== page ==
Written by Emily Acheson-Gray on 18 / 06 / 2019
Gap Year Advice
If you want to stop rainforests becoming a thing of the past, we need you to get involved with our programs which focus on vital reforestation.
At the current rate of deforestation, it is estimated that, within 100 years, there won’t be a single rainforest remaining in the world. Every minute, an area of rainforest the size of 20 football pitches is cut down, meaning that in the next 25 years up to 28,000 species may go extinct due to deforestation. The most shocking fact of all is that, without trees, humans simply cannot survive, as they help create a balanced, stable atmosphere.
Whilst trying to stop deforestation completely is a huge project, here at The Leap, we aim instead to do our bit to counter the rapid loss of trees by planting more.
Why not tick two things off your bucket list at the same time on our Peru program- trek up picture-perfect Machu Picchu and help preserve the awesome Amazon rainforest. Considering that 20% of the whole world’s oxygen is produced in the Amazon, I think it’s pretty clear why the Leapers’ help is needed in Peru right now. You will be based at the “Reserva Tierra Linda” conservation centre for 2 weeks which focusses on educating the local community about the importance of preserving their incredible natural resource. As well as this vital education, the centre runs projects which directly involve the reforestation of the rainforest, including working in the plant nursery and creating short videos to promote the reserve.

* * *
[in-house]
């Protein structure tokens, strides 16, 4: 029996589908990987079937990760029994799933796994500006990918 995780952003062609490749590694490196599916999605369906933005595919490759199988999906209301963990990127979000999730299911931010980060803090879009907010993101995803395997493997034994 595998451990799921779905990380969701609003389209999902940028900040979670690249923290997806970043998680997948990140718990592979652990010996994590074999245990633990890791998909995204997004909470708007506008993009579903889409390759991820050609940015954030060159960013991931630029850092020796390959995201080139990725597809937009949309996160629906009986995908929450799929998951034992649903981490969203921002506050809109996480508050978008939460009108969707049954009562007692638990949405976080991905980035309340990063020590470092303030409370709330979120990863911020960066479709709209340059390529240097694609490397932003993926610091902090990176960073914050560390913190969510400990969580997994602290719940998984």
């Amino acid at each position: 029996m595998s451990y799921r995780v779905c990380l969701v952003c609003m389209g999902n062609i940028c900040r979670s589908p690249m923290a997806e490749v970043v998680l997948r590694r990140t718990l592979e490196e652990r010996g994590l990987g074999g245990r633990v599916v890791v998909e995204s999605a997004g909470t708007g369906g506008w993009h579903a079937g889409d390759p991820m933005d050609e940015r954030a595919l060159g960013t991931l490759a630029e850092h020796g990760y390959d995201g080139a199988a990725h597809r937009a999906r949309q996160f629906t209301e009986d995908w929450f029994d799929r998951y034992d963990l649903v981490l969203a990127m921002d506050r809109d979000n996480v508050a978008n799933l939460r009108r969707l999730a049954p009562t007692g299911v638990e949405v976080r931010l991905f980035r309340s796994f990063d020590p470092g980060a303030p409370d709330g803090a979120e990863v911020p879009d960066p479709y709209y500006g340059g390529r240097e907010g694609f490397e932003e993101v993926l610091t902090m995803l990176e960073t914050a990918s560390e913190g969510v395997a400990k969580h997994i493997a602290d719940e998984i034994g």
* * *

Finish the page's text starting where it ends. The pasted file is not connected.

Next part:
Pack your backpack and head out the incredible Amazon before it’s too late…
If wildlife is your passion, join us in Borneo to see, first-hand, both Borneo’s famous animals, from monkeys and orangutans to pygmy elephants, and the local children whose futures you will be improving. Our program out in Malaysia’s hidden gem works with the Rainforest Carbon Offset Project, intertwining planet-saving activities, such as planting tropical seedlings, with daily wildlife safaris by either boat or foot. This opportunity to study some of the island’s rarest wildlife acts as a reminder of how important your help is with the reforestation of their habitat in the river forest.
on 18 / 06 / 2019